Although Michael Cochrane has a healthy discography of albums, this is the debut release of his cooperative effort with the group Lines of Reason. All but one of the songs on the program was composed by one of the members of the group, with Cochrane accounting for five of them. While this is a cooperative effort, it has the musical fingerprints of pianist Cochrane all over it from hard bop swinging zingers such as "Morning in Lima" (that's Lima, OH, not Peru) to the new world music inflected "Room 118." By giving each member at least one opportunity to put a piece on the program, it assures that their particular talents will be showcased, even if it's not for them. For example, alto player David Alan Gross' tribute to Philly Joe Jones features the hard driving drumming of Alan Nelson straight from the days when Jones was the rhythm linchpin for groups headed by virtually every top bop player on the scene, including Miles Davis. But then again Gross, as the only horn player is prominent on virtually every cut with his searching, dynamic alto playing. Gross also contributed the tune which headlines the bass of Calvin Hill, "Bass Instruments." To make sure that there is a change of pace, Cochrane's samba "East of Brazil" is characterized by more highly charged playing by Gross with Cochrane repeating chords underneath. "Patient Spirit" sounds as if it might be the score for a film noir with the alto passing on the feeling of the shadowy and smoky scenes that characterized that film genre. This album provides a steady stream of solid jazz, and is recommended.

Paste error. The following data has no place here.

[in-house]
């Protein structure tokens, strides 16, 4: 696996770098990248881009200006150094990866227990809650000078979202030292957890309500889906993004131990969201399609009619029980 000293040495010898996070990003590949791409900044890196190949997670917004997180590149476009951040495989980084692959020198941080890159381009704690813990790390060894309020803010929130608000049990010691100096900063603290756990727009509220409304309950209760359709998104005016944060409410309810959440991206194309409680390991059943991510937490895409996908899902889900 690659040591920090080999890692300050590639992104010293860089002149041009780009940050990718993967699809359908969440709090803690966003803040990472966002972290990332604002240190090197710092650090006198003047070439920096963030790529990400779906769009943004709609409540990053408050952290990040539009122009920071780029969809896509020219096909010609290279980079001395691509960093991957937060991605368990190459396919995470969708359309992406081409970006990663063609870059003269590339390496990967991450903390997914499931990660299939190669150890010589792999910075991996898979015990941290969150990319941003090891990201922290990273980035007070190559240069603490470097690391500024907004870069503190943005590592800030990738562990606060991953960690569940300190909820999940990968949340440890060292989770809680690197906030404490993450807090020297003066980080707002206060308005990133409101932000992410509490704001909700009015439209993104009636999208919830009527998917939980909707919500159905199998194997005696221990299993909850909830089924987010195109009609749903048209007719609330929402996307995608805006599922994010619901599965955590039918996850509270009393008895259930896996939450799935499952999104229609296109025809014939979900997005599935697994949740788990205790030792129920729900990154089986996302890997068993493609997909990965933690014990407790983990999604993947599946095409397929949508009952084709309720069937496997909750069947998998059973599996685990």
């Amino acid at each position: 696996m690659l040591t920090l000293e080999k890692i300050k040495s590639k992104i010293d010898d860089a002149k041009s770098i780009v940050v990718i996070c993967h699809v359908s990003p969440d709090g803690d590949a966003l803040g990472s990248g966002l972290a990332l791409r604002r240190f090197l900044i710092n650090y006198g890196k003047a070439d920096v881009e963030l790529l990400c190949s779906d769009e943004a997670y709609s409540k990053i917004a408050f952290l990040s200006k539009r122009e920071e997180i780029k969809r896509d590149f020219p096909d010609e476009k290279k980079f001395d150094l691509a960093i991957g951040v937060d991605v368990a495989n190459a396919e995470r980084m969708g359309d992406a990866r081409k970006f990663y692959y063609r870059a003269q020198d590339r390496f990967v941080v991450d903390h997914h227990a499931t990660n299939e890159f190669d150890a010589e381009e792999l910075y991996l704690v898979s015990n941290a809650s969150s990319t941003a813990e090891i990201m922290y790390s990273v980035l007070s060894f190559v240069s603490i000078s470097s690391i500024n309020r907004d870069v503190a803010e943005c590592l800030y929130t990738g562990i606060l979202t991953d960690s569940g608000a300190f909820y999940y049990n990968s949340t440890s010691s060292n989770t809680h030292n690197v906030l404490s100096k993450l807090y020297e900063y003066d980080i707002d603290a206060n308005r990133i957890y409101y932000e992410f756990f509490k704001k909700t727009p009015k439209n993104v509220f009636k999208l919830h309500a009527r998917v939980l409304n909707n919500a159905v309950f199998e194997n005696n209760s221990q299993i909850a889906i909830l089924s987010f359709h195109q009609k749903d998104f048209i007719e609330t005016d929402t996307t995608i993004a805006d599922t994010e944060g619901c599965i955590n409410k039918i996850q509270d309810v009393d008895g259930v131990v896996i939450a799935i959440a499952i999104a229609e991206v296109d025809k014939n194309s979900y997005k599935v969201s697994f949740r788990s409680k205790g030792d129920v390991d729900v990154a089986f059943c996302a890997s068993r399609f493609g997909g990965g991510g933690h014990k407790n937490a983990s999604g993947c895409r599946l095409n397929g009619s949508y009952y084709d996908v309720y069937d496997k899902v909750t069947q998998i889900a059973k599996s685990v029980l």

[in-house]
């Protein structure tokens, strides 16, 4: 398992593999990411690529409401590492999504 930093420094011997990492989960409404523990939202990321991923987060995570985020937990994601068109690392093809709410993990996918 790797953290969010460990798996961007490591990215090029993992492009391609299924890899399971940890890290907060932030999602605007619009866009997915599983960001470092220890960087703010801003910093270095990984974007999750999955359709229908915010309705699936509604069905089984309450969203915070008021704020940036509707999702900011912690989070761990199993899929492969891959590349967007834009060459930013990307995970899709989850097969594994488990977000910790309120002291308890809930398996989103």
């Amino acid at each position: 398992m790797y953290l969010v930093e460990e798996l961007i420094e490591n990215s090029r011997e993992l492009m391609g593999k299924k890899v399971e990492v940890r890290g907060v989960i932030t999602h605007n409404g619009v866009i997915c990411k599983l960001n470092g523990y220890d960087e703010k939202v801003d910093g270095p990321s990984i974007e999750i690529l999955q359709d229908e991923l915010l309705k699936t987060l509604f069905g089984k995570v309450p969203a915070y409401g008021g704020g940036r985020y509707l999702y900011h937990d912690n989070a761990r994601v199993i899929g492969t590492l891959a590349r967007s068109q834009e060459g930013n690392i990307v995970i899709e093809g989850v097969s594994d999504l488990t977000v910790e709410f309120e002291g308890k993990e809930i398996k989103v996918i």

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AllMusic Review by Dave Nathan